New clue to world's tiniest particles
Monday, 4 September 2006
Particle physicists around the world will be designing their next generation of billion-dollar experiments following new findings from a University of Adelaide-led research team.
The Holy Grail of the world's particle physicists is to discover and describe new particles that make up the Universe's tiniest building blocks.
The University of Adelaide's Associate Professor Derek Leinweber, leading a team of international theoretical physicists, has established a new approach to precision calculations on the properties of subatomic particles.
The proton, one of the three main components of an atom, is known to consist of point-like particles called quarks, bound together by gluons. There are six different types of quarks and the most mysterious of these is the strange quark, which "boils up" inside the proton and then "simmers back out of existence".
The new finding, published recently in the prestigious international journal Physical Review Letters, is a precise calculation of the strange quark's distribution within the proton. The calculation predicts that the short-lived strange quarks display an unanticipated level of symmetry in their journey.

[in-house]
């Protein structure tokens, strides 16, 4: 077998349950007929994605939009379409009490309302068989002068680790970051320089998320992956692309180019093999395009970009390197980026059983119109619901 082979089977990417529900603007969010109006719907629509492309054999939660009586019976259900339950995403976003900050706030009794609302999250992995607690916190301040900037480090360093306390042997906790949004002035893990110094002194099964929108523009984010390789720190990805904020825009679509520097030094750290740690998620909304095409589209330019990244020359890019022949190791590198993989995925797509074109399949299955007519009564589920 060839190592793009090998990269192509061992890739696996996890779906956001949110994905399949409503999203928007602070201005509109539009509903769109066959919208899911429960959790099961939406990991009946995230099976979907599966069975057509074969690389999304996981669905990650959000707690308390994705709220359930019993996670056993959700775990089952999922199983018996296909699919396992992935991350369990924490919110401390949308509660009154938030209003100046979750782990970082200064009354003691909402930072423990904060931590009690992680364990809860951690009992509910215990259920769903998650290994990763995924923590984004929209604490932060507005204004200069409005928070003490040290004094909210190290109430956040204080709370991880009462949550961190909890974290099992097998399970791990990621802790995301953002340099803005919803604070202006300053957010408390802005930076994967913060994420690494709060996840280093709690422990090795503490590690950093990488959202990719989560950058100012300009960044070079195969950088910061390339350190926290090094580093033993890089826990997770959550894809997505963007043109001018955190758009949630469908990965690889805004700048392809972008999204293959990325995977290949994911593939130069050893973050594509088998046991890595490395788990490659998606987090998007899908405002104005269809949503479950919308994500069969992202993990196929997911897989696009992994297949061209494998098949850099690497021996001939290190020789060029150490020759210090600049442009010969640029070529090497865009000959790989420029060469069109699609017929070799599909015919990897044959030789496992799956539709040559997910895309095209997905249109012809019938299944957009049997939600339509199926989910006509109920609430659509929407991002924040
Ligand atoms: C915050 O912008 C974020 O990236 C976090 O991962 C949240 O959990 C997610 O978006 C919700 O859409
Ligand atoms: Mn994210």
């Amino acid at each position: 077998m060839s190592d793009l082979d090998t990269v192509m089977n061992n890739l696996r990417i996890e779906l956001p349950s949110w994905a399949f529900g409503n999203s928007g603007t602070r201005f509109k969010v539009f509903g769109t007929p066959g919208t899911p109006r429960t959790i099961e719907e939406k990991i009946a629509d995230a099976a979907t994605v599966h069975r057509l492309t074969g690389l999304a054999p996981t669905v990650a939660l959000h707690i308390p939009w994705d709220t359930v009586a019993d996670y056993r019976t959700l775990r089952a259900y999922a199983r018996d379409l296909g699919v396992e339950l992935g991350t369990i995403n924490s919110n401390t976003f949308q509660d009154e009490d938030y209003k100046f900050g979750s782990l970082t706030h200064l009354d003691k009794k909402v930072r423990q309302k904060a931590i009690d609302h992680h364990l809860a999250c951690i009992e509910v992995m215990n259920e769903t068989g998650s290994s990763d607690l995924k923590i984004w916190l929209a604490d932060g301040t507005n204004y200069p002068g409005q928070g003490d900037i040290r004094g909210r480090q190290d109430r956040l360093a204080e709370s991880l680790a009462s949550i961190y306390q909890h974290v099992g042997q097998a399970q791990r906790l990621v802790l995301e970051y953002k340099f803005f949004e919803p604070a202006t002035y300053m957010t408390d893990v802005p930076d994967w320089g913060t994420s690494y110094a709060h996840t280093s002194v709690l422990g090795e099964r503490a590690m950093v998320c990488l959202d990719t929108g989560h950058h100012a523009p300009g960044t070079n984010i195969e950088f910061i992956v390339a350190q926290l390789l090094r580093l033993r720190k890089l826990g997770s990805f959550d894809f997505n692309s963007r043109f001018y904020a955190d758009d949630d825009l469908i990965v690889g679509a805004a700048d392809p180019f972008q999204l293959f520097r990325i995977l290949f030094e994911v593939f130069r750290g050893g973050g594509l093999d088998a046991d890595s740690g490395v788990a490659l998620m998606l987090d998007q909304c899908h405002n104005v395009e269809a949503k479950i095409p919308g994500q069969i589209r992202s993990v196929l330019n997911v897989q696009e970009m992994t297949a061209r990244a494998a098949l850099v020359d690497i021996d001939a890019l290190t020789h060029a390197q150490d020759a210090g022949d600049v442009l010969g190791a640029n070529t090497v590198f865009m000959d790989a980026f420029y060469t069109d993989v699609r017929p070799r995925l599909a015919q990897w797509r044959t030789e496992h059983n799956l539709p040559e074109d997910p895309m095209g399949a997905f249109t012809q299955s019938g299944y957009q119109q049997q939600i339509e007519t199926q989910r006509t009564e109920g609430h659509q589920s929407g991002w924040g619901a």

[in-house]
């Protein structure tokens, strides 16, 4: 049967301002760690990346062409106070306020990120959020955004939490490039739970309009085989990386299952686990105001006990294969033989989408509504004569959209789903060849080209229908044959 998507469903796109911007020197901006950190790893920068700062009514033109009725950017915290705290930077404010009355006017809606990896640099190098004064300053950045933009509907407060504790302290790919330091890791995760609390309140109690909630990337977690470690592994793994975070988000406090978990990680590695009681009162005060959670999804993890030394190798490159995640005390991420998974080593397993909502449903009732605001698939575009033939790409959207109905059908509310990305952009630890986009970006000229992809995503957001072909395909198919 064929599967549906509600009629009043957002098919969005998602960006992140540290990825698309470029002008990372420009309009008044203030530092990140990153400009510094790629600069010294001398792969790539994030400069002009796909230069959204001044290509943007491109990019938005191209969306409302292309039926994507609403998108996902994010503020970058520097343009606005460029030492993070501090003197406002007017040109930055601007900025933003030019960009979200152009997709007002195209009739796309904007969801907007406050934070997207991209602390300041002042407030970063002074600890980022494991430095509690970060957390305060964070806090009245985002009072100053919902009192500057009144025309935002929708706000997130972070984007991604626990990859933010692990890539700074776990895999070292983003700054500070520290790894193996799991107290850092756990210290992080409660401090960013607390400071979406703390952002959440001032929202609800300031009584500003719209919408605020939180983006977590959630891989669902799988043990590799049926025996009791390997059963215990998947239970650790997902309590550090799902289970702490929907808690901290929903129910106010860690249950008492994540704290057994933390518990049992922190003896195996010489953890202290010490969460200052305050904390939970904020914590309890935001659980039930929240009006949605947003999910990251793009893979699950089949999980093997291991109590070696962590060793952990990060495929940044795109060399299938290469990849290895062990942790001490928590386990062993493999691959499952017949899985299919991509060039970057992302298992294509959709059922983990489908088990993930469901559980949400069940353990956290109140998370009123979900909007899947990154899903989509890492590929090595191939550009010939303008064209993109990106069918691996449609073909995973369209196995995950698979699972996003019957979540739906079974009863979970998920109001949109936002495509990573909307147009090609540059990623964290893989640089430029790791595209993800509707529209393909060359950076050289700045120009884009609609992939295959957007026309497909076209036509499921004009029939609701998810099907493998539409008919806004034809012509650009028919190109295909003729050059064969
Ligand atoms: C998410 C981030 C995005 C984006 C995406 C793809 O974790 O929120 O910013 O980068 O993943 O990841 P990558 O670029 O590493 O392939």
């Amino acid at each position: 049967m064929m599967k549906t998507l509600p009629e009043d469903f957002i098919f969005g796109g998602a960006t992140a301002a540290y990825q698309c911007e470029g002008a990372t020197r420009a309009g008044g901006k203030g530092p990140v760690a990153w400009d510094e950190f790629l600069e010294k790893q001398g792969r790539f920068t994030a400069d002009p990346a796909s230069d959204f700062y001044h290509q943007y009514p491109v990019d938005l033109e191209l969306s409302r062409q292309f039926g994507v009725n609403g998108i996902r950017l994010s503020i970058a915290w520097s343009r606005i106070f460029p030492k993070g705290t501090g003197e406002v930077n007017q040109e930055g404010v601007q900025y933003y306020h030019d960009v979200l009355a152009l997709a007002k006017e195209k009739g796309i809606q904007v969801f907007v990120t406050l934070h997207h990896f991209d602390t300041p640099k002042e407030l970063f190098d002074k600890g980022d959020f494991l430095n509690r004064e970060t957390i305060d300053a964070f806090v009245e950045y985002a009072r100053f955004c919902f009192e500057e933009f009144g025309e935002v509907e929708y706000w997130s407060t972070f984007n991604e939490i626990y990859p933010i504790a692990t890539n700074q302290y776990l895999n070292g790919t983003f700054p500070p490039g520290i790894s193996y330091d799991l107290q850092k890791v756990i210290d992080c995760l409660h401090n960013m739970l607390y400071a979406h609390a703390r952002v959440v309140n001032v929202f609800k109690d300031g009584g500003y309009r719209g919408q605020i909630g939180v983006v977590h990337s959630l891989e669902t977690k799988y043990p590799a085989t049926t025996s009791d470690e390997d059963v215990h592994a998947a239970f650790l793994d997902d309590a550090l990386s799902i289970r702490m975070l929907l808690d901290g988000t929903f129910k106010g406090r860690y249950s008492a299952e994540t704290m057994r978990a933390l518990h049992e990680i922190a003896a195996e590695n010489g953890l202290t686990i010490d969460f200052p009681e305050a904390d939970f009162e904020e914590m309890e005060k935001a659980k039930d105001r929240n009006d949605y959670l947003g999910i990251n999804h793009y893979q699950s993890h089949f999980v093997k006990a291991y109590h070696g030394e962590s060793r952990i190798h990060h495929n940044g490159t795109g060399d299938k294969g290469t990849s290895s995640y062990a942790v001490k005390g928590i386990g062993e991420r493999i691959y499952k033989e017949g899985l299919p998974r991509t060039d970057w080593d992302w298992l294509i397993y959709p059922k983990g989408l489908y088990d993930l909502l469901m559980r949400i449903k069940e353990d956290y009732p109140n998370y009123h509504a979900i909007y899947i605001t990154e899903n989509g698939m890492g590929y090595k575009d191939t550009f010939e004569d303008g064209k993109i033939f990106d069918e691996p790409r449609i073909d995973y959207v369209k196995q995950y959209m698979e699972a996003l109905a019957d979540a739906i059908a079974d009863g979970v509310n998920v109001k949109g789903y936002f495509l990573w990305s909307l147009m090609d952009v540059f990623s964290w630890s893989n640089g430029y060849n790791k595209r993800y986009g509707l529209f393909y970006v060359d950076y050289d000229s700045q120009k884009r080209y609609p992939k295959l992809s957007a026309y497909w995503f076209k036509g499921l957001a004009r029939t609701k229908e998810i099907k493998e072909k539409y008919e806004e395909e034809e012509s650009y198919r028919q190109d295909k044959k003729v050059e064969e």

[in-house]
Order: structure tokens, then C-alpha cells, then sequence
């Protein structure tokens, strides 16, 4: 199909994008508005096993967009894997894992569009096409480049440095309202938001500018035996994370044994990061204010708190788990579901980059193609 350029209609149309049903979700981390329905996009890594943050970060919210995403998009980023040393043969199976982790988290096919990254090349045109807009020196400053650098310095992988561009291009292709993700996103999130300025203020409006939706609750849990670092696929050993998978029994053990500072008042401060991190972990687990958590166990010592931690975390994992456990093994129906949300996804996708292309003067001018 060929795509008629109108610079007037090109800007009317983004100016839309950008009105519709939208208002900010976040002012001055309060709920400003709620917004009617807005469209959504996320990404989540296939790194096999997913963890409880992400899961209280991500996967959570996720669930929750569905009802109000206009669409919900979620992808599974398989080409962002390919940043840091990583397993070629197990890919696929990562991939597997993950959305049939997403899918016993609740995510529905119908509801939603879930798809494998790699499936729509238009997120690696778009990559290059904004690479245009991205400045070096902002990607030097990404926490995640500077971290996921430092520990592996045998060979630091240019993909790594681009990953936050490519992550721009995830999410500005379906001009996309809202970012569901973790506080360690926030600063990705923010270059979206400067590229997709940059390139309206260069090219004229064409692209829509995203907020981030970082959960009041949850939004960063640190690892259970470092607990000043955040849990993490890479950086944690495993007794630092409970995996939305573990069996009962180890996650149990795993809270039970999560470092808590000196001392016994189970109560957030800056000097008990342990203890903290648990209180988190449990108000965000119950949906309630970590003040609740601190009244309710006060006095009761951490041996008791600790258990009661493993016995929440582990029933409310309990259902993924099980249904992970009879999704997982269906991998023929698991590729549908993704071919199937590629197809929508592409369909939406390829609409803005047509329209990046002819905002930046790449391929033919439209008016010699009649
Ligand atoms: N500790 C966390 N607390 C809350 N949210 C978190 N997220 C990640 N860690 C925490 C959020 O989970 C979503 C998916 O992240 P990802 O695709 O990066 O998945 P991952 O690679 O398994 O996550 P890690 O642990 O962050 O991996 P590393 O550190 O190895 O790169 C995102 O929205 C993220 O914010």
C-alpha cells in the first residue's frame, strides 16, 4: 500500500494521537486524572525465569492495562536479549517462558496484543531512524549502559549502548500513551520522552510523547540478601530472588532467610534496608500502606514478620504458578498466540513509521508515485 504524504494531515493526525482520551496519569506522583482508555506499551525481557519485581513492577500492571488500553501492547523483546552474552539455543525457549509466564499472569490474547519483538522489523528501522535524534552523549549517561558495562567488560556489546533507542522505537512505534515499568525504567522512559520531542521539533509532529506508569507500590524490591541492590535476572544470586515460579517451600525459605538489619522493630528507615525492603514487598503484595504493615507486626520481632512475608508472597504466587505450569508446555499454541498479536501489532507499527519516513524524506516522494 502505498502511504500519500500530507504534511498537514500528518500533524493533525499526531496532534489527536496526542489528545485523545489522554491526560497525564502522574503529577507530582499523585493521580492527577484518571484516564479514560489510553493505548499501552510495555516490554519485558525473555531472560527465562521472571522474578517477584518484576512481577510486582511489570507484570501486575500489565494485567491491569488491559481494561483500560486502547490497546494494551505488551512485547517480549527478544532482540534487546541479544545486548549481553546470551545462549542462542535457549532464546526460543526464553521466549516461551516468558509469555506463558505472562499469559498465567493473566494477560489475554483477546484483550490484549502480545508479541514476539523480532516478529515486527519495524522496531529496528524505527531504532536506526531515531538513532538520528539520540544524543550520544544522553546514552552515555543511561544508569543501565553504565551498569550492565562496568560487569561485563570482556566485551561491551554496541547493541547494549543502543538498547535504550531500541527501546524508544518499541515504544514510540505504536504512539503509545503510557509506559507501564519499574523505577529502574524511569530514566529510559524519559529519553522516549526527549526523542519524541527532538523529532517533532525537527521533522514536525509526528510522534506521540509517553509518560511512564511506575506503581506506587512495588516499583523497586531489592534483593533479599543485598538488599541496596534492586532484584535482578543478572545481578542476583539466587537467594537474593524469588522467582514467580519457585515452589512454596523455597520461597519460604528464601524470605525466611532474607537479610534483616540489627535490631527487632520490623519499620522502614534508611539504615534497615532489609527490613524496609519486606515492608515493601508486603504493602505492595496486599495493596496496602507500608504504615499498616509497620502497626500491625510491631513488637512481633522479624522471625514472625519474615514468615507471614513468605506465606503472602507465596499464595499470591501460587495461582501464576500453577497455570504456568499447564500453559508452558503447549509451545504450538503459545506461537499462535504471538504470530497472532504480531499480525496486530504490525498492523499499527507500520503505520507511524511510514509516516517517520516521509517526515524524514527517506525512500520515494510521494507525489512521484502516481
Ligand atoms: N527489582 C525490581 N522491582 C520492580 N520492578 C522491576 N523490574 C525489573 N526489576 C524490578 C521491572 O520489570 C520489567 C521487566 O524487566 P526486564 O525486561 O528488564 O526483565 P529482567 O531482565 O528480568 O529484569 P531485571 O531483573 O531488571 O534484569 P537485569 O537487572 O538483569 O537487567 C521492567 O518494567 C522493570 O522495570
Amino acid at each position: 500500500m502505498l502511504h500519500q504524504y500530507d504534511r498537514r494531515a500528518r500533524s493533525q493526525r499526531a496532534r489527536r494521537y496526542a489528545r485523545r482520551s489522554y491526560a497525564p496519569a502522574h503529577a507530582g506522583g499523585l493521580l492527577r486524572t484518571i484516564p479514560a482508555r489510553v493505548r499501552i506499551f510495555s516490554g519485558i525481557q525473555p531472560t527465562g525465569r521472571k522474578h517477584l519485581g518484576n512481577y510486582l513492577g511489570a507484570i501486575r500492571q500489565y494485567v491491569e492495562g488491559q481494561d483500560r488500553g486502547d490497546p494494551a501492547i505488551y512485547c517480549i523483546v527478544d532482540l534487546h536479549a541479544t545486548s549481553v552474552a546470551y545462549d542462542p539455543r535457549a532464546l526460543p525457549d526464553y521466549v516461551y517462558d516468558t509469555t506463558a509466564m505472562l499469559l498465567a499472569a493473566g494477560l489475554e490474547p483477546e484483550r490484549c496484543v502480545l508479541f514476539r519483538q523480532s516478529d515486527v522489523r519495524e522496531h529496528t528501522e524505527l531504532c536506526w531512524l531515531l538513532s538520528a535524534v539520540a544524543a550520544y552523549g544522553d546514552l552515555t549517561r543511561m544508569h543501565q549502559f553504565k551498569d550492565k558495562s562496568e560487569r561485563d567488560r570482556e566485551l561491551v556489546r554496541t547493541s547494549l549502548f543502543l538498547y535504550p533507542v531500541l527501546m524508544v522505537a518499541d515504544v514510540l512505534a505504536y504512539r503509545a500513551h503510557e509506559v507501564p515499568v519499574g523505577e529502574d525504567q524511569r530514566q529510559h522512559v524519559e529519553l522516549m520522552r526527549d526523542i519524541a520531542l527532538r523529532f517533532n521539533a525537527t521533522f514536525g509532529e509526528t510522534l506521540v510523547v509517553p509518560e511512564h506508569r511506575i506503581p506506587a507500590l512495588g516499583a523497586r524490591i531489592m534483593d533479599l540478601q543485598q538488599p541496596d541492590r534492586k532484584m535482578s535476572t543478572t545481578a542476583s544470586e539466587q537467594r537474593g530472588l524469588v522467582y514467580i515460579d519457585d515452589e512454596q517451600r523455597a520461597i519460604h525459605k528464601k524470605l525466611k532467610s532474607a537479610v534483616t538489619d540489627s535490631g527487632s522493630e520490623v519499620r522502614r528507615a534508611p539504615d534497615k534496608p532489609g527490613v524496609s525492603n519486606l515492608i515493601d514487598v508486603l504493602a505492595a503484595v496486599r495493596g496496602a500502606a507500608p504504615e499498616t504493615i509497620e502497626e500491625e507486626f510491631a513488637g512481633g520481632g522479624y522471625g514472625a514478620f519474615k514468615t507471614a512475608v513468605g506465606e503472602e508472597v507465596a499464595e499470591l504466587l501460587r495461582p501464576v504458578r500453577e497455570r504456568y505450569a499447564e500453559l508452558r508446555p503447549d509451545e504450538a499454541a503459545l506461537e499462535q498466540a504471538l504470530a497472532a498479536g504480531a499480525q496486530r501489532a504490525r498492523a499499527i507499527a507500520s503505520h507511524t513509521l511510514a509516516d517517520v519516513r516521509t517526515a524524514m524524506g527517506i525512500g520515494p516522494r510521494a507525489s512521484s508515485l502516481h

"Technically the strange quark contribution to the proton's charge distribution has proven elusive," said Dr Leinweber, who is Deputy Director of the University's Special Research Centre for the Subatomic Structure of Matter. "At the University of Adelaide, working with physicists at the University of Edinburgh and the Thomas Jefferson National Accelerator Facility in the US, we've been able to calculate the strange contribution with unprecedented accuracy by applying a unique combination of cutting-edge numerical and analytical approaches.
"We have combined expertise in fundamental Lattice Simulations on supercomputers together with breakthrough techniques in Effective Field Theory calculations. These are two separate areas of physics which have been used together in a way that no-one else has thought of. It gives particular strength to the University of Adelaide's research in this area.
"There is a huge industry in particle physics with groups of researchers around the world making new measurements that could reveal physics beyond the standard model of the universe. Our result
presents a huge challenge to experimental physicists in planning the next generation of experiments. Billions of dollars are going to be spent, based on this result."
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